3 FAQs About Hearing Aids
Hearing aids are an often misunderstood device. They’re usually associated with seniors because of how common it is to suffer from hearing loss at an older age, but did you know that millions of people in America alone suffer from it? Hearing loss is a condition that, much like the tool designed to alleviate it, is misunderstood. So to help you out, we’re going to be talking about hearing aids and three of the most commonly asked questions surrounding them.
What do hearing aids actually do?
Hearing aids are actually very simple in concept. They consist of a microphone that picks up the sound around you and a speaker that plays the sounds back into your ear. The device is small enough to fit into the canal of your ear, but they can also be placed behind your ear. In recent times, more advanced styles of hearing aid have been appearing. These mix different types of technology that enable users to tune the sounds they hear to their liking, and they have the ability to set different profiles to change the way they hear the world around them.
How can hearing aids help me?
Hearing aids are designed to easily give you back one of your most important senses. Hearing loss is often associated with problems such as dementia due to the mental strain it puts on you, and hearing aids are designed to alleviate that potential risk in addition to amplifying the sounds around you. Hearing aids can also give you confidence in yourself when it comes to social situations.
What types of hearing aids are there?
Your hearing care provider will typically give you a selection of hearing aids to choose from. These will range in size and function and the correct one often depends on what your needs are. For instance, some people pick hearing aids that are more discreet because they don’t want questions being raised about the hearing aids. Here are the basic types of hearing aids:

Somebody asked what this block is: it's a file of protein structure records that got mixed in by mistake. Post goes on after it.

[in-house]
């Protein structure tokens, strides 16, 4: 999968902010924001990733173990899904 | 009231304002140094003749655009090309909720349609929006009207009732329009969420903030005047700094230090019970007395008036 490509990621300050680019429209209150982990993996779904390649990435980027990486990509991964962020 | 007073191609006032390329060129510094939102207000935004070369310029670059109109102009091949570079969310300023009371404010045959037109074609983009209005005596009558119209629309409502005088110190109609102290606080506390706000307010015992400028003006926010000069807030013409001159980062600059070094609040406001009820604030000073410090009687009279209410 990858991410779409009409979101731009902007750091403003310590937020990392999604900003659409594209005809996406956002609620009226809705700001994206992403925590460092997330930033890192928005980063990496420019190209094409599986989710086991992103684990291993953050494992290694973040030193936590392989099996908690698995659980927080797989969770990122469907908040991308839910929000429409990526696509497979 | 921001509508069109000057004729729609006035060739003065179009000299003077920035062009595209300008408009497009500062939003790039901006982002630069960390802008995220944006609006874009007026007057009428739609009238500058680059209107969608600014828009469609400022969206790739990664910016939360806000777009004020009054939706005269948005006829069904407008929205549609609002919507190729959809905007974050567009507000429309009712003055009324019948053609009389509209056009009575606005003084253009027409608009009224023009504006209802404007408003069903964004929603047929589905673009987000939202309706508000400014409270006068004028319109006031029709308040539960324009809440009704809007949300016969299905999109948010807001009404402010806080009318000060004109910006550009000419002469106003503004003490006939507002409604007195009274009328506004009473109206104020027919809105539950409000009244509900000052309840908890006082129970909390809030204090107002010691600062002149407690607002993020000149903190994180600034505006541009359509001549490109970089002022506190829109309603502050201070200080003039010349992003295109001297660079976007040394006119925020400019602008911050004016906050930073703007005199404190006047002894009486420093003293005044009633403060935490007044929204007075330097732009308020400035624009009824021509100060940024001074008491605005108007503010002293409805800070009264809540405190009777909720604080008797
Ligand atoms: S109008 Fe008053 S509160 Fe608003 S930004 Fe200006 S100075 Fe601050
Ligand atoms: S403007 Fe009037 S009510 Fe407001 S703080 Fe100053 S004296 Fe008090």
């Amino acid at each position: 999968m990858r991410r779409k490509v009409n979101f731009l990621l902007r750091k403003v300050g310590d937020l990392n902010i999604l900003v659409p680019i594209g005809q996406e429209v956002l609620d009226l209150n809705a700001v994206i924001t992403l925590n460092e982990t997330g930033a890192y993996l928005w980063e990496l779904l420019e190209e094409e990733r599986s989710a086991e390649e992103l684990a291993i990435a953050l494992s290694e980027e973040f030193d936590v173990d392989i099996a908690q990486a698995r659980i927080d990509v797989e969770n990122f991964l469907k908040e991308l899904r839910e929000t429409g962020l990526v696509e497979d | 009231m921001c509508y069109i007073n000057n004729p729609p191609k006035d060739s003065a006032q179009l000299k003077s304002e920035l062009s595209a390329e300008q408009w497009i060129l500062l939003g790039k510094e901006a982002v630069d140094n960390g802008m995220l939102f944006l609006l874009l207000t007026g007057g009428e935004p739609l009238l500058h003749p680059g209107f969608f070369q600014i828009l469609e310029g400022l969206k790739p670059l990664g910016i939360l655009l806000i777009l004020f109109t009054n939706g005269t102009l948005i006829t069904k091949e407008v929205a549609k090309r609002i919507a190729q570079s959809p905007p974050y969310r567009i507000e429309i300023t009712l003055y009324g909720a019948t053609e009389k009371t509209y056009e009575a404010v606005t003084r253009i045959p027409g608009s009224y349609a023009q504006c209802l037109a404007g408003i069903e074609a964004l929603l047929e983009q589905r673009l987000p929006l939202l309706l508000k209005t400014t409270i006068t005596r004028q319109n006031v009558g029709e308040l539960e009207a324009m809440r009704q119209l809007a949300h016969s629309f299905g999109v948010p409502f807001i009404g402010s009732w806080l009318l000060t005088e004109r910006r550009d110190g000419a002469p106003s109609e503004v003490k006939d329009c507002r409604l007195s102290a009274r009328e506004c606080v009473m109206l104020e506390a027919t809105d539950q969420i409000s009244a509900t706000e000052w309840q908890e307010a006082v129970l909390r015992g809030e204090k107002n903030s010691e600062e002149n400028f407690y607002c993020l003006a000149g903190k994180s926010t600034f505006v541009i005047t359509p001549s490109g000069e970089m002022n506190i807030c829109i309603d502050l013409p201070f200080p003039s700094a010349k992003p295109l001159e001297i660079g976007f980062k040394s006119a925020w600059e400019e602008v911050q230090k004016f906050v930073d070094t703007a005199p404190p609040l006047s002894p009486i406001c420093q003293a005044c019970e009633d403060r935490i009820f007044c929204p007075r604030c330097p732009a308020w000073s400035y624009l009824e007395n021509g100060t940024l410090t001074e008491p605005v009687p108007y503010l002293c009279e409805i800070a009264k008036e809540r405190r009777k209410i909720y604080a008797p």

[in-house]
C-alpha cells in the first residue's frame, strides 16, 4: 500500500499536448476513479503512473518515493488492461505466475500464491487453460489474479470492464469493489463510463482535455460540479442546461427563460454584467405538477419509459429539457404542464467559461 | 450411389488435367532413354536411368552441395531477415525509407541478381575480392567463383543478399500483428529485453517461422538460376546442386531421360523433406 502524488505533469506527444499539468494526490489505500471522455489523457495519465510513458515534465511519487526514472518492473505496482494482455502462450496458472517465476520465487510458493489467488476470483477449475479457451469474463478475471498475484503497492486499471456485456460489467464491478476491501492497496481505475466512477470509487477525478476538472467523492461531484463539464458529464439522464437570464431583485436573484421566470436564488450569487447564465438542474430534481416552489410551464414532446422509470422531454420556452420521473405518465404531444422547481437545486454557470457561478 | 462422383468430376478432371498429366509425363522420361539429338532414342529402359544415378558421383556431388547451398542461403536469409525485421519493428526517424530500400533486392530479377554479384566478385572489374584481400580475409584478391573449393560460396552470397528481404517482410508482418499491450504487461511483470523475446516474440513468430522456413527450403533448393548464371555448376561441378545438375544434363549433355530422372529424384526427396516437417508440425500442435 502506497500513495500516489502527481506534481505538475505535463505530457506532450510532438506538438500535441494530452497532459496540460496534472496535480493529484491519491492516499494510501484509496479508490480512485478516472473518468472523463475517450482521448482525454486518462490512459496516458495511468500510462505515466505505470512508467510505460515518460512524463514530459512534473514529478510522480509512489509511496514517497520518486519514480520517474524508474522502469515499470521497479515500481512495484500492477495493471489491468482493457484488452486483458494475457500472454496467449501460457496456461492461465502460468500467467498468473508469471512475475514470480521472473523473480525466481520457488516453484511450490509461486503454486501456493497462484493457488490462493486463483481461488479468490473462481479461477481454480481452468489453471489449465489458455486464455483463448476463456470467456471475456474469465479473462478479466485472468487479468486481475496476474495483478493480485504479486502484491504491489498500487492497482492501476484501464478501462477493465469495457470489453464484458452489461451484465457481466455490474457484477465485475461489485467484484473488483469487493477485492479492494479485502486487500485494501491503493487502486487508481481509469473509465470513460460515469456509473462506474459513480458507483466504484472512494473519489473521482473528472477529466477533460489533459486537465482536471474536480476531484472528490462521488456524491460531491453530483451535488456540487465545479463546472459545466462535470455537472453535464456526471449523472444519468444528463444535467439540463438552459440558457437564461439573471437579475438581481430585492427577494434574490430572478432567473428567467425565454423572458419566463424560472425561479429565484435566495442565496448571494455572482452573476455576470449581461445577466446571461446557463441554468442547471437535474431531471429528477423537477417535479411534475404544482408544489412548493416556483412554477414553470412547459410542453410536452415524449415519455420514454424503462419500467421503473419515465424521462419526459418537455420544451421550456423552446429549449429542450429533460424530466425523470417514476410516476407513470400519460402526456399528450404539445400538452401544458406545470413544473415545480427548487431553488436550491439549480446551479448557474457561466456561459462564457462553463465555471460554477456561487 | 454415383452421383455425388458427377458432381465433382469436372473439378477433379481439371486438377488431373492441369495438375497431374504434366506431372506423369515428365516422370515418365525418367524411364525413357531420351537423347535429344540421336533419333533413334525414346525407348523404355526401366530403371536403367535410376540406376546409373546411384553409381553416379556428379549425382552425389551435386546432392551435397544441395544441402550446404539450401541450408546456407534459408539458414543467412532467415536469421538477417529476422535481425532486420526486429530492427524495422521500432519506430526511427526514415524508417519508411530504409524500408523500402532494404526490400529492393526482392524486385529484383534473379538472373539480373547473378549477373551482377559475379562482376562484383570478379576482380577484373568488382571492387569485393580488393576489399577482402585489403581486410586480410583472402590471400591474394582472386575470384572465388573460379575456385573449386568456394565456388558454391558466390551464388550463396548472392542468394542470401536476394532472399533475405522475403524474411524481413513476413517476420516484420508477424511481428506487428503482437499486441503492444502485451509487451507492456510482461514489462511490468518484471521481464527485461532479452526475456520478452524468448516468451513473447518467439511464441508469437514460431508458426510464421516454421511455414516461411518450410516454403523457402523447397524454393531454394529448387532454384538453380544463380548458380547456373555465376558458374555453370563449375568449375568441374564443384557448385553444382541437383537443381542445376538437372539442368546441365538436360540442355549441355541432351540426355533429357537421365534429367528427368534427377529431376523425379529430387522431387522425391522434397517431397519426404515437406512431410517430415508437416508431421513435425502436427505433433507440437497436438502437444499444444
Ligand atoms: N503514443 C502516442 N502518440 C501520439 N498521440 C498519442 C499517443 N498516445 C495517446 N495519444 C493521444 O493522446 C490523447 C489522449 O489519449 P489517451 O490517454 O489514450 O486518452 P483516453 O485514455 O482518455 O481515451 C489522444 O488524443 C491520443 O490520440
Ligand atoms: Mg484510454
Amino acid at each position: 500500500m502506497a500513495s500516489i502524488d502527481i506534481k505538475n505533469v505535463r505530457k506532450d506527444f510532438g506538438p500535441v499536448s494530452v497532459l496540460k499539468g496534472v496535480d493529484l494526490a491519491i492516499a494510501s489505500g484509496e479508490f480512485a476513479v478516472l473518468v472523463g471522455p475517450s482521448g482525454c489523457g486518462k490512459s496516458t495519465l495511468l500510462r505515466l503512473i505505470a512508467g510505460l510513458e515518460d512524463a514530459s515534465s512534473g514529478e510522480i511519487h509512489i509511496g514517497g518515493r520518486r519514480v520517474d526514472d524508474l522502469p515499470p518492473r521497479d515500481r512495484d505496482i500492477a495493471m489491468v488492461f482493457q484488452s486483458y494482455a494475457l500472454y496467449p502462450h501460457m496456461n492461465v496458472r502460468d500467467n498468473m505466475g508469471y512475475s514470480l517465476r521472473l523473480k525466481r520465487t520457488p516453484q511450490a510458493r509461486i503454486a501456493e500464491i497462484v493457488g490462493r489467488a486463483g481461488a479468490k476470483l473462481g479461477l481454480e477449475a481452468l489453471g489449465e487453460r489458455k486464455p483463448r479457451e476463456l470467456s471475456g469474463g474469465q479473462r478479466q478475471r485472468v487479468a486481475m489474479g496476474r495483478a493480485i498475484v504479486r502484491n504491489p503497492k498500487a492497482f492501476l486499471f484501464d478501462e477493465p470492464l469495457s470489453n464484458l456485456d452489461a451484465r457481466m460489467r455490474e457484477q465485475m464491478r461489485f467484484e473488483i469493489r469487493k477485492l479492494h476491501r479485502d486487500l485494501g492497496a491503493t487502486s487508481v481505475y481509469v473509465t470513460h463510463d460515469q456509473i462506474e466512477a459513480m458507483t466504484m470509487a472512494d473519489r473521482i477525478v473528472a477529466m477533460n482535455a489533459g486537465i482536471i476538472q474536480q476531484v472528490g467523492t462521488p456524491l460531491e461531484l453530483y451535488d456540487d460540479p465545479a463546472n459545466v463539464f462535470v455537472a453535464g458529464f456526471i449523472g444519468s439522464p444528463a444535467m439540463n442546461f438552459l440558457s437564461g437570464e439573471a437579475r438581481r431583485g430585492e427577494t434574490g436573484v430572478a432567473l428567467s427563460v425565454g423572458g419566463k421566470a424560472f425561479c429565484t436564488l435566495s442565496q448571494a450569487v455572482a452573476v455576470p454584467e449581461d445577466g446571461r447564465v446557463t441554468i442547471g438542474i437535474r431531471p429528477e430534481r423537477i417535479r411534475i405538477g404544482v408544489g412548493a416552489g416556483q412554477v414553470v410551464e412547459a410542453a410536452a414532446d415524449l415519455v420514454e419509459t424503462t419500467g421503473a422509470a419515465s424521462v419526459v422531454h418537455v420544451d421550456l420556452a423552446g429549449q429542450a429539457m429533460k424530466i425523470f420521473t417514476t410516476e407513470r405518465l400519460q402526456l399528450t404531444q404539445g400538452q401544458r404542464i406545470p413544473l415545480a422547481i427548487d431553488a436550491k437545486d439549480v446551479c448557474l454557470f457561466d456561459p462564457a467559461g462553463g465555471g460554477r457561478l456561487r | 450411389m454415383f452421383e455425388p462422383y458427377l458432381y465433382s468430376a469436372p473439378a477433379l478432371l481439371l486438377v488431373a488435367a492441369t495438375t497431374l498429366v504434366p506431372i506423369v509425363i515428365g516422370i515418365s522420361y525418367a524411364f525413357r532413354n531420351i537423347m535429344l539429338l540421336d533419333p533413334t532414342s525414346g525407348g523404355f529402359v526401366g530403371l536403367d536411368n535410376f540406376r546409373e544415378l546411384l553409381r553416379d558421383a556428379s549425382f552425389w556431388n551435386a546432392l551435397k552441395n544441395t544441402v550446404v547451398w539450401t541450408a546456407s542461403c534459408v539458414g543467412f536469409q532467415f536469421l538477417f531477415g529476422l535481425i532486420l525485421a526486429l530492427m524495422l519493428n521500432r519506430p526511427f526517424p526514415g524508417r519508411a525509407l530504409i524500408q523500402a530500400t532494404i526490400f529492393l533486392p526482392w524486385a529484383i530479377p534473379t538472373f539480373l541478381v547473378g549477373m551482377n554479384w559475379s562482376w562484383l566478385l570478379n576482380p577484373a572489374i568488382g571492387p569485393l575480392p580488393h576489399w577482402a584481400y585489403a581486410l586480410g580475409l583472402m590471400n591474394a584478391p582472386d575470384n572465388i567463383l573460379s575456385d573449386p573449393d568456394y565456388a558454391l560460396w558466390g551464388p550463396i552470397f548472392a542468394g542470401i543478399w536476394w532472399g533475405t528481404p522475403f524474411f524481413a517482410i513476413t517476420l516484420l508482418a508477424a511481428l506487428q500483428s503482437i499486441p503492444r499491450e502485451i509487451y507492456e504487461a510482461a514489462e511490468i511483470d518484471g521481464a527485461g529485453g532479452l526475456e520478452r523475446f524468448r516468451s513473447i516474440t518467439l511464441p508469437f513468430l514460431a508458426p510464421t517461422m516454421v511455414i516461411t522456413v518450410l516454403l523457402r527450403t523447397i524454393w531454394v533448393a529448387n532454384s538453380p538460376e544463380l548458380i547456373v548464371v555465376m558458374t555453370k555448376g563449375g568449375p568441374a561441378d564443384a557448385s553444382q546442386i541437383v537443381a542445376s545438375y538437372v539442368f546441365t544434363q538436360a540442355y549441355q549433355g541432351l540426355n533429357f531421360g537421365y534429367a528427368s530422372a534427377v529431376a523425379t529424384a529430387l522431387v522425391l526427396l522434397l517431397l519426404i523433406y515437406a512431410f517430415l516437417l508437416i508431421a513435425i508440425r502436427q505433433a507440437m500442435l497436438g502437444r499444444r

- Invisible in canal (IIC) - These are custom-made to fit farther into your ear canal than other styles, making them seem completely invisible unless you look very closely.
- Completely in canal (CIC) - CICs are also made to be fit snug into the canal of your ear and go deeper than IICs.
- In the canal (ITC) - ITCs are designed for mild to mildly severe hearing loss and work similarly to IIC and CICs, with the exception that they sit closer to the opening of the ear.
- In the ear (ITE) - ITEs are much more visible, but thanks to their size, they’re able to last much longer and provide significant amplification.
- Receiver in canal (RIC) - These are small units that sit behind the ear. A thin electrical wire is used to carry the sound from the unit into the ear.
- Behind the ear (BTE) - Similar to RIC, but instead of using a wire it uses a clear plastic tube that directs the sound in your ear.
These are the main styles of hearing aids that your hearing specialist will recommend to you. They all have different advantages, so it’s important to look at what they offer and how they could fit into your lifestyle.